LOS ANGELES – “Thin Ice,” starring Greg Kinnear, Billy Crudup and Alan Arkin, is a gritty little comedy of the blackest sort about a whacked-out scam that goes down during a frigid Wisconsin winter, where the wind off the lake is cold and the cons are colder still.
If you can get past the rough patches – a slightly sluggish start and a coda that feels like one punch line too many – there is some sinister fun to be had in watching Kinnear skating toward disaster on ice that is very thin indeed.
Written by the Sprecher sister act – Jill and Karen – with Jill also directing, this is a movie about small mistakes and big egos, the biggest being Mickey Prohaska (Kinnear), a local insurance agent who’s spent years slipping around the ethical edges thanks to his slick spiel. All he wants is to score enough to escape to warmer climes and maybe win back his wife (Lea Thompson) when the con of a lifetime falls into his lap.
The golden goose in this particular goose chase is an old violin recently inherited by an aging and addled Gorvy Hauer (Arkin). The instrument might have value, with an appraiser/restorer (Bob Balaban) trying to track down its pedigree. Mickey finds out about the violin when his newly recruited associate, Bob Egan (an excellent David Harbour), sells Gorvy a homeowner’s policy. Bob is a salt-of-the-earth guy so helpful that he persuades Gorvy to put in an alarm system.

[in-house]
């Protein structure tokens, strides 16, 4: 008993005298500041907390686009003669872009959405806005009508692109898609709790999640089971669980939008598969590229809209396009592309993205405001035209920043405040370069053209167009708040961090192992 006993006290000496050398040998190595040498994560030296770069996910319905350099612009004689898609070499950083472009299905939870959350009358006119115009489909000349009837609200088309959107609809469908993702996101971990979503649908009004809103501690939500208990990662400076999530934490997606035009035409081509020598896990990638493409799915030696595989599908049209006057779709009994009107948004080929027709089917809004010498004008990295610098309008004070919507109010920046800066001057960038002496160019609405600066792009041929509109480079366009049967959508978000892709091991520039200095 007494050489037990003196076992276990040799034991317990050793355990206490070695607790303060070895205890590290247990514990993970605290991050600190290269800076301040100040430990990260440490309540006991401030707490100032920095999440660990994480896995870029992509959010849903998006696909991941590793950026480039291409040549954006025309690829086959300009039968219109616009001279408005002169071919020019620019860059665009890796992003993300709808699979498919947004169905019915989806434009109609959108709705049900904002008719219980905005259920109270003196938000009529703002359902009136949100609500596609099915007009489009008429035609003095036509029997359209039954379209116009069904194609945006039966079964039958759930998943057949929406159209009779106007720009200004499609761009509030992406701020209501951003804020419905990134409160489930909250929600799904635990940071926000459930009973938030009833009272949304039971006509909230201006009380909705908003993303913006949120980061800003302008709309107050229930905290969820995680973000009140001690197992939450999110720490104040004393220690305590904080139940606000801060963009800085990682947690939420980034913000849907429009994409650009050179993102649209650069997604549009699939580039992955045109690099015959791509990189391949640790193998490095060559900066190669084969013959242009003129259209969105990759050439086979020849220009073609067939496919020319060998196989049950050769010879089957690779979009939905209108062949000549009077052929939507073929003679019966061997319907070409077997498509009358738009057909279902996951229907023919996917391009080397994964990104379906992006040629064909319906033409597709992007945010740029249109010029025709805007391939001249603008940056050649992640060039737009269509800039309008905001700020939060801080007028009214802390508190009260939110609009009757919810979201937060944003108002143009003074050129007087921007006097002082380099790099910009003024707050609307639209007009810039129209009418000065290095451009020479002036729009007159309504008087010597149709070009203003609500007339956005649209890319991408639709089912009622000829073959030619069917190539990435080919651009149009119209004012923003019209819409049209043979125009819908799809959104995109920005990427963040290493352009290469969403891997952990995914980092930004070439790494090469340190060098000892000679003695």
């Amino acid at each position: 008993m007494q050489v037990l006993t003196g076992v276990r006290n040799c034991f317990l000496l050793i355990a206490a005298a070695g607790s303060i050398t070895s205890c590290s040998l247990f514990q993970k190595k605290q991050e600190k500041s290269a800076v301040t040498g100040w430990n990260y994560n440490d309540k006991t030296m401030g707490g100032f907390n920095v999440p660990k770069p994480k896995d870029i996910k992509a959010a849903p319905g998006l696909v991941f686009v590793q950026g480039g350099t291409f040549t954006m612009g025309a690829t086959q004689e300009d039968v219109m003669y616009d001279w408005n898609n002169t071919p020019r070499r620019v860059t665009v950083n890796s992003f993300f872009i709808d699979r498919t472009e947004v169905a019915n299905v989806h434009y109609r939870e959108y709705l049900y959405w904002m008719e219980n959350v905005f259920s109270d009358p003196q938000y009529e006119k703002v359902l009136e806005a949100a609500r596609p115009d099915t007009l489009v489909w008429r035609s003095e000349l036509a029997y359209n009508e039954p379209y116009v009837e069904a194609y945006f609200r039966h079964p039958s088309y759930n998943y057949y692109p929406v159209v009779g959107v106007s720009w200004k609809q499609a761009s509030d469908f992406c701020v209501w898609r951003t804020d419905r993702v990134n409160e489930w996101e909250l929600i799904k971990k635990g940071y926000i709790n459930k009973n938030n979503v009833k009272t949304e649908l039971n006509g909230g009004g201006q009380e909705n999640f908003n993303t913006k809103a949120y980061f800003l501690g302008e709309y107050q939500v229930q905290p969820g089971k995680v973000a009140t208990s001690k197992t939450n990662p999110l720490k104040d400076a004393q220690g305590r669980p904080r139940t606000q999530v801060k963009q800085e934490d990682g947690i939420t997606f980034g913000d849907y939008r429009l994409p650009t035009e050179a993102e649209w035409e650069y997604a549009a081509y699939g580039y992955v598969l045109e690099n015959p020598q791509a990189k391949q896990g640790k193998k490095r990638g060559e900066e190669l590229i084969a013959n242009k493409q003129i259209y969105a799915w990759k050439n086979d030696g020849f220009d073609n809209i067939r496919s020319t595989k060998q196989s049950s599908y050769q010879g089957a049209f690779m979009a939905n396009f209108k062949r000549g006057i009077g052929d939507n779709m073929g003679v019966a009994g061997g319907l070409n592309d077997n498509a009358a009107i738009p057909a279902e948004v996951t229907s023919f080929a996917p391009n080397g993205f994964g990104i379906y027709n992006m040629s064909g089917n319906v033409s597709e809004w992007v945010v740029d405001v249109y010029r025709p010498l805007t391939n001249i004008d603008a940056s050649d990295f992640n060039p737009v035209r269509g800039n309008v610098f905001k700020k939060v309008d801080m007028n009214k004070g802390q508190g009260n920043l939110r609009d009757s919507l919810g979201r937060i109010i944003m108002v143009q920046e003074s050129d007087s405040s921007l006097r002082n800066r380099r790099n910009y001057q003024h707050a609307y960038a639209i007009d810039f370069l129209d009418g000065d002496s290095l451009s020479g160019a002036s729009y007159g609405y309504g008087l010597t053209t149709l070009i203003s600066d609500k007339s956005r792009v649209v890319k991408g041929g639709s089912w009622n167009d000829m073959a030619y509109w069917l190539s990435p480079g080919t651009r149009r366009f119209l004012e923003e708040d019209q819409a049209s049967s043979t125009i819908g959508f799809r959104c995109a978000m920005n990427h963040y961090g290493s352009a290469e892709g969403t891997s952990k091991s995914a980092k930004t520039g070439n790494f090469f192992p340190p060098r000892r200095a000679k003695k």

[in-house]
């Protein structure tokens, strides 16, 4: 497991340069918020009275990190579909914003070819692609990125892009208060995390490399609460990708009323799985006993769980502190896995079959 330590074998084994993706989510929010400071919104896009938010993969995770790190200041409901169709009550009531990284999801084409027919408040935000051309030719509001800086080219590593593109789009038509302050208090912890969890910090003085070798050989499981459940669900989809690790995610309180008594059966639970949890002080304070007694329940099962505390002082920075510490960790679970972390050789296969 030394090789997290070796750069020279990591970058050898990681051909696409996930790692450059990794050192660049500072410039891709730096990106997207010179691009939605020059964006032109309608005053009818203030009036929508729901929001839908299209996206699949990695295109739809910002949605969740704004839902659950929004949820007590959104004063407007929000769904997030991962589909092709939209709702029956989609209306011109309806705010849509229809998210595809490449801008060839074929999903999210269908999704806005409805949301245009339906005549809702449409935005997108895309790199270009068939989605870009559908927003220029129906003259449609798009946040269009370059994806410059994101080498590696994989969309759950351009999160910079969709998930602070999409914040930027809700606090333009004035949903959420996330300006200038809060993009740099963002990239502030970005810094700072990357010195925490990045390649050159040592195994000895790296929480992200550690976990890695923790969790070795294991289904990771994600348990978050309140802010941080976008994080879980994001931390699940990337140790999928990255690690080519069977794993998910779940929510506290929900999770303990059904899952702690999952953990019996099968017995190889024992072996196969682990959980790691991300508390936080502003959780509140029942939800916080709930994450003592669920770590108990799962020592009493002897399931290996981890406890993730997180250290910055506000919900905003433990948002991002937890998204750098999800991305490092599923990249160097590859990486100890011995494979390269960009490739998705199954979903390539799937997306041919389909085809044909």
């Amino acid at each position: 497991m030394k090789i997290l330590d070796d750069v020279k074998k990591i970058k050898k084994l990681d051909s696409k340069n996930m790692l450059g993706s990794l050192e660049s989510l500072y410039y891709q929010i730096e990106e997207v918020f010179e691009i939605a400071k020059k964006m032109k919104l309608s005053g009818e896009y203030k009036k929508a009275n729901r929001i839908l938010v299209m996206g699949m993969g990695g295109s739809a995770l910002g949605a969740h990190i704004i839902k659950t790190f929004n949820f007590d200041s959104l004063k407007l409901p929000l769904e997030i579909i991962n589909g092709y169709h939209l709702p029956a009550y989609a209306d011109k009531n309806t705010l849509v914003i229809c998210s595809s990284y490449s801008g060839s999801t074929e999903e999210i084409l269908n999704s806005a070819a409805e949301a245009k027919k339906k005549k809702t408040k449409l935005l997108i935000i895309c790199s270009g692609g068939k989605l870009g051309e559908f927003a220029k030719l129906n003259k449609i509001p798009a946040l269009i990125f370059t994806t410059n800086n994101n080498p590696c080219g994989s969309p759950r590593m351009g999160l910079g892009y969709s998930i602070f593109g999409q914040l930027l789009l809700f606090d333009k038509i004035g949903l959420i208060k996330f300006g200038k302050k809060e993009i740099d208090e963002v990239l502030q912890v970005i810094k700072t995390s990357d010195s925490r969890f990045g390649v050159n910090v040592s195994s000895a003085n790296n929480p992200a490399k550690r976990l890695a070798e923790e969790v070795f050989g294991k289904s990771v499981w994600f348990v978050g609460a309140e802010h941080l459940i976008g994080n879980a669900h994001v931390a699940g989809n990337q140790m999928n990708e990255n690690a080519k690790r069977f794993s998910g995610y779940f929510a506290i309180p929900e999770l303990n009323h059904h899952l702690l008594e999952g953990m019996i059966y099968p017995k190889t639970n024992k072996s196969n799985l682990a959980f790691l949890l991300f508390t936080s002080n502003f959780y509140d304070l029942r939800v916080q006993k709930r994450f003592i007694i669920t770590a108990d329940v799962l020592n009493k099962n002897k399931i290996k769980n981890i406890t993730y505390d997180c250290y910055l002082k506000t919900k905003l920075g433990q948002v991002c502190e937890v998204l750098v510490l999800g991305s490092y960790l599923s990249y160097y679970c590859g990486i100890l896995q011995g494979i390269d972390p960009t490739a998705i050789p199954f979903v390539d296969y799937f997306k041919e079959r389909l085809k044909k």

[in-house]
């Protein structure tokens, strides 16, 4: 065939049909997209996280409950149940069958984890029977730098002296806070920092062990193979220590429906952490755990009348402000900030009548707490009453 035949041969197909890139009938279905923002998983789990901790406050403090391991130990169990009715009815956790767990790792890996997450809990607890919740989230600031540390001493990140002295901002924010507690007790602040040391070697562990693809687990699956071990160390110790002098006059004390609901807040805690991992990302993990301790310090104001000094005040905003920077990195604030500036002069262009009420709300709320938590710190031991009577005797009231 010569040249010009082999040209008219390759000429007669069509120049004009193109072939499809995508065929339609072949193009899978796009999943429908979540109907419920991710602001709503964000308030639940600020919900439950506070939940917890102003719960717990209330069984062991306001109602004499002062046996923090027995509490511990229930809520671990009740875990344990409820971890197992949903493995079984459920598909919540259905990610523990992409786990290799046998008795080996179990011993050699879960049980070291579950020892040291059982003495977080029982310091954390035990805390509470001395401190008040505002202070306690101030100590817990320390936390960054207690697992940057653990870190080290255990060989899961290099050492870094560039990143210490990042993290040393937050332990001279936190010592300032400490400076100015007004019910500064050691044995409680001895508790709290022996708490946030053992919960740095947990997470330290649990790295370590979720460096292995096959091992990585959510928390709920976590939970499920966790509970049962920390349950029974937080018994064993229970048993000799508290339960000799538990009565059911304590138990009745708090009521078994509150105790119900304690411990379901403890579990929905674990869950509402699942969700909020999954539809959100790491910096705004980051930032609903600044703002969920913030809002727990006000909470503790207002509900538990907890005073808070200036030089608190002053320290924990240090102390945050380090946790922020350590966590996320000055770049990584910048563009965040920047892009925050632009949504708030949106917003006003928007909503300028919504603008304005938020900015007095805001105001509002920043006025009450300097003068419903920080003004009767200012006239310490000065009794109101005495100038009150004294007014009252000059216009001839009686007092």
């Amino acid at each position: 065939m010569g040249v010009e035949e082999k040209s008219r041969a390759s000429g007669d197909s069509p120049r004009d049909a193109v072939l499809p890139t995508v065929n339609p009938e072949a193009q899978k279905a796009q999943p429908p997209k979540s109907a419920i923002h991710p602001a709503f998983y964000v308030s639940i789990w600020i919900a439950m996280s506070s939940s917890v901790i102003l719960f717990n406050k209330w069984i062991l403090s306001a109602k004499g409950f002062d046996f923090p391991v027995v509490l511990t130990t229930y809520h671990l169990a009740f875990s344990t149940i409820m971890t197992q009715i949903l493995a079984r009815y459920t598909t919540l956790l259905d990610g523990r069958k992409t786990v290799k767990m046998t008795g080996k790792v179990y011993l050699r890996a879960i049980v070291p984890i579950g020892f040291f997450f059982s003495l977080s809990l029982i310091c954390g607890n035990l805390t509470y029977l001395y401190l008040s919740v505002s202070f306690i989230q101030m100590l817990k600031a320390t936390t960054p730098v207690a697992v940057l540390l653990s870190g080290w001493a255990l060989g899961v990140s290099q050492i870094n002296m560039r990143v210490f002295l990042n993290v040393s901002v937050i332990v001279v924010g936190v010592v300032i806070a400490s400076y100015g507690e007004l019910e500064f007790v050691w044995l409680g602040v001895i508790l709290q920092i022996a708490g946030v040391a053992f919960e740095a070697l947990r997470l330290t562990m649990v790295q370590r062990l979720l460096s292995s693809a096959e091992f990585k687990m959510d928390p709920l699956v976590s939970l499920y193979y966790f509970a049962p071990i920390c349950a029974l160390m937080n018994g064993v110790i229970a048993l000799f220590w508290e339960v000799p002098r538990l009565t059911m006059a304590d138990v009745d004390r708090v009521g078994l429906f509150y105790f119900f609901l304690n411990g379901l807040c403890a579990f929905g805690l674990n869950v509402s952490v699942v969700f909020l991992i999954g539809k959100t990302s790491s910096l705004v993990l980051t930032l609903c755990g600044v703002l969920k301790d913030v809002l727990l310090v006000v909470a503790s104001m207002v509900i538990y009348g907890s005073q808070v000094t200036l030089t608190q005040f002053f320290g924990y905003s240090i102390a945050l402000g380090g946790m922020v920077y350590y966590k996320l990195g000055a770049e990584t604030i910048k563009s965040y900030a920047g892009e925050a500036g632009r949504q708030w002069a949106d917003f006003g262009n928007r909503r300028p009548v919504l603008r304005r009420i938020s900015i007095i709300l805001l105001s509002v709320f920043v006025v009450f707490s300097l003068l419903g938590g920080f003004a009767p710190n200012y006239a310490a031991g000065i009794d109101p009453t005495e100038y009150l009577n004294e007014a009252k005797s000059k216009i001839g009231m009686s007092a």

Mickey never takes his eyes off the prize, but getting it will require considerable conning and cunning, if he has any hope of outwitting Gorvy, Bob and that brand-new alarm system Randy (Billy Crudup) put in. The one thing Mickey has never run out of is hope. He has, however, run out of luck, with a series of complications that include the slightly unhinged Randy as an unwanted partner in crime. “Fargo”-esque in its outlook, “Thin Ice” toys with all the ways greed and avarice can trip up someone like Mickey. There are ironies aplenty for him to weather, to say nothing of a few dicey, desperate hours on a frozen lake.
The Sprechers, whose last film was 2002’s festival favorite, “Thirteen Conversations About One Thing,” which also featured Arkin, are fond of ensemble pieces with lots of interlocking action. They take time to mine the psychological and the physical world the characters have been dropped into.
For “Thin Ice,” the filmmakers have gone back to familiar turf (Jill graduated from the University of Wisconsin) and captured the sensibility of small-town life there with its limitless horizons and limited opportunities. The bitter winter is a good staging ground for delivering this bitter pill, with their “Thirteen Conversations” cinematographer Dick Pope (“The Illusionist”) helping them make the most of the icy vistas.
A perpetually bundled-up Arkin looks to be having a grand time letting Gorvy’s mind flounder. Crudup brings a real fervor to his psychosis, Balaban a nervous industry to his appraiser, indeed just about everyone and the dog (there really is a dog) in this rangy cast take a nice spin on the ice.
The mischief and the mayhem hang on Mickey’s growing unease. Which makes it a good fit for Kinnear, whose characters often harbor a nagging sense that something is terribly wrong stretching back to “As Good as It Gets” in 1997 through 2006’s “Little Miss Sunshine” and beyond. He’s at it again in “Thin Ice,” brow furrowed, shoulders slumping, voice shifting between desperation and consternation. Not quite as good as it gets, but close.